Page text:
In response to this issue, there is a growing interest in the co-design approach [9]. In this approach, researchers, designers, and participants are cocreating with users, who are considered experts of their experience and play a large role in knowledge development, idea generation, and concept development [10]. Authors have reported that the participation of different actors in a co-design project allowed a better understanding of each other’s perspective and reality [9,11]. As co-designers, caregivers and older adults can share their concerns and expectations about the technology in a democratic process, which might increase the fit between their needs and the system developed. However, the co-design approach cannot guarantee the usability and user experience (UX) of the designed system.

Usability and UX Evaluation

Usability Definition

Usability is the “functional relationships between people and the products and systems they use” [12]. It is also defined as the “extent to which a system, product or service can be used by specified users to achieve specified goals with effectiveness, efficiency and satisfaction in a specified context of use” [13]. Users do not want a difficult or uncomfortable experience in their interaction with the system, but usability requires more than just the users’ desire for it [14]. To achieve usability of the system, we need to evaluate it and adjust the design to address the problems found. Usability assessment is a complex analysis to perform, as evaluation criteria will differ depending on the usability framework (or set of criteria) used.

The International Organization for Standardization Framework

The ISO (International Organization for Standardization) usability framework (ISO 9241-210) is a framework accepted worldwide [13] to assess usability in general. The criteria of this framework are all part of the ISO’s definition of usability: effectiveness, efficiency, satisfaction, and context of use. The specified users,specified goals, and context of use are a combination of the situated aspects of the interaction with the system: who are the users, what do they want to achieve with the system, and in which context (at home or at work, on their phone or on their computer, etc)? All these factors need to be considered when assessing the usability of a system. Effectiveness is the accuracy and completeness with which users achieve specified goals. Are users able to achieve the task? Efficiency refers to the resources used in relation to the results achieved. How long and how easy was it to accomplish the task? Satisfaction is defined as the “extent to which the user’s physical, cognitive and emotional responses that result from the use of a system, product or service meet the user’s needs and expectations” [13]. Did users appreciate their interaction with the system while performing the task?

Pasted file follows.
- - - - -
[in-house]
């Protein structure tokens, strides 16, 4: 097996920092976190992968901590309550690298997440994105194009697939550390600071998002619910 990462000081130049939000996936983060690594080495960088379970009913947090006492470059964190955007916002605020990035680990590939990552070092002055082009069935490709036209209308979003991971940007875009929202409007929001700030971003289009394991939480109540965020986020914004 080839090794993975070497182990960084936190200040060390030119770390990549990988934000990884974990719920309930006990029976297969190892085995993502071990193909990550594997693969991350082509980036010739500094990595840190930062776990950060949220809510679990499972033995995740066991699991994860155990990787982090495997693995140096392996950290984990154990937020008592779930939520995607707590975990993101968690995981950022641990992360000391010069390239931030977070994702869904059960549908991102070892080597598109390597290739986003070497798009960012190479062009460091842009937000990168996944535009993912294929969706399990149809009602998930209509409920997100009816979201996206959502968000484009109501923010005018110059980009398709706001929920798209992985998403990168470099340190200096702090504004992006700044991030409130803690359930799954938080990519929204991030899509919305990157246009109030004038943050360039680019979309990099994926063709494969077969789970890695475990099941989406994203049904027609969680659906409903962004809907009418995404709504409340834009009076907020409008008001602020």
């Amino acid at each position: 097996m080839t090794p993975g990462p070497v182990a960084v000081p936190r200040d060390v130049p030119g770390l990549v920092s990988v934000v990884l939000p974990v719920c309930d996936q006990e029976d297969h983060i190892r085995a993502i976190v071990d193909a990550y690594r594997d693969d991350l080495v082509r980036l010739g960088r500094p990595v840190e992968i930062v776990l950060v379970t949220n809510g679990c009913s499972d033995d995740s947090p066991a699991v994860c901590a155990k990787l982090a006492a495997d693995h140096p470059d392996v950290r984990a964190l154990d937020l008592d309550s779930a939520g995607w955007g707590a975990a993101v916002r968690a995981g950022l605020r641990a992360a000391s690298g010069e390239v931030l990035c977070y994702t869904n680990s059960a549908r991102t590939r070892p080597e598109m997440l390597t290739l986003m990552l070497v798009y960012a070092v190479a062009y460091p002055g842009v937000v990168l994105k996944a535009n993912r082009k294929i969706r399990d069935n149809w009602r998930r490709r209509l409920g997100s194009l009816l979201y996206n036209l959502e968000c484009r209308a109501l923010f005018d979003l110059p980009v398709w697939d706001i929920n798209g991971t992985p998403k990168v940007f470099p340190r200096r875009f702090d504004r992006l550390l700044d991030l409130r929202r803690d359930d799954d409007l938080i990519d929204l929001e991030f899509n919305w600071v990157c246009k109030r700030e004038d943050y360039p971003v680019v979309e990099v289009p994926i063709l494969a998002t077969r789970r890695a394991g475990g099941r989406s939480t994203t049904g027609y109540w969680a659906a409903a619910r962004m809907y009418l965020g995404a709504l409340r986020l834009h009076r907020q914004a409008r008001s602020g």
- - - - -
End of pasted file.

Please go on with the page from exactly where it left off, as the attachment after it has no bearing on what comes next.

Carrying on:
This framework allows a general picture of usability but cannot provide specific insights into what is needed to achieve better results. How can we fix a problem related to effectiveness? The Nielsen heuristic framework (1995) provides more details on what the system should do to meet the ISO criteria.

The Nielsen 10 Usability Heuristics Framework

Heuristics describe an approach to problem solving whereby people will rely on a limited number of principles to reduce the complexity of a task by predicting values to simpler judgmental operations [15]. Heuristics are helpful in predicting the reaction of users interacting with a system. The Nielsen framework (1995) listed 10 heuristics to consider while assessing or trying to achieve usability:

  1. Visibility of system status: “The design should always keep users informed about what is going on, through appropriate feedback within a reasonable amount of time.”
  2. Match between the system and the real world: “The design should speak the user’s language. Use words, phrases, and concepts familiar to the user, rather than internal jargon. Follow real-world conventions, making information appear in a natural and logical order.”
  3. User control and freedom: “Users often perform actions by mistake. They need a clearly marked ‘emergency exit’ to leave the unwanted action without having to go through an extended process.”
  4. Consistency and standards: “Users should not have to wonder whether different words, situations, or actions mean the same thing. [Words, situations, and actions should] follow platform and industry conventions.”
  5. Error prevention: “Good error messages are important, but the best designs carefully prevent problems from occurring in the first place. Either eliminate error-prone conditions or check for them, and present users with a confirmation option before they commit to the action.”
  6. Recognition rather than recall: “Minimize the user’s memory load by making elements, actions, and options visible. The user should not have to remember information from one part of the interface to another. Information required to use the design (e.g. field labels or menu items) should be visible or easily retrievable when needed.”
  7. Flexibility and efficiency of use: “Shortcuts, hidden from novice users, may speed up the interaction for the expert user, such that the design can cater to both inexperienced and experienced users. [The system should] allow users to tailor frequent actions.”
  8. Esthetic and minimalist design: “Interfaces should not contain information which is irrelevant or rarely needed. Every extra unit of information in an interface competes with the relevant units of information and diminishes their relative visibility.”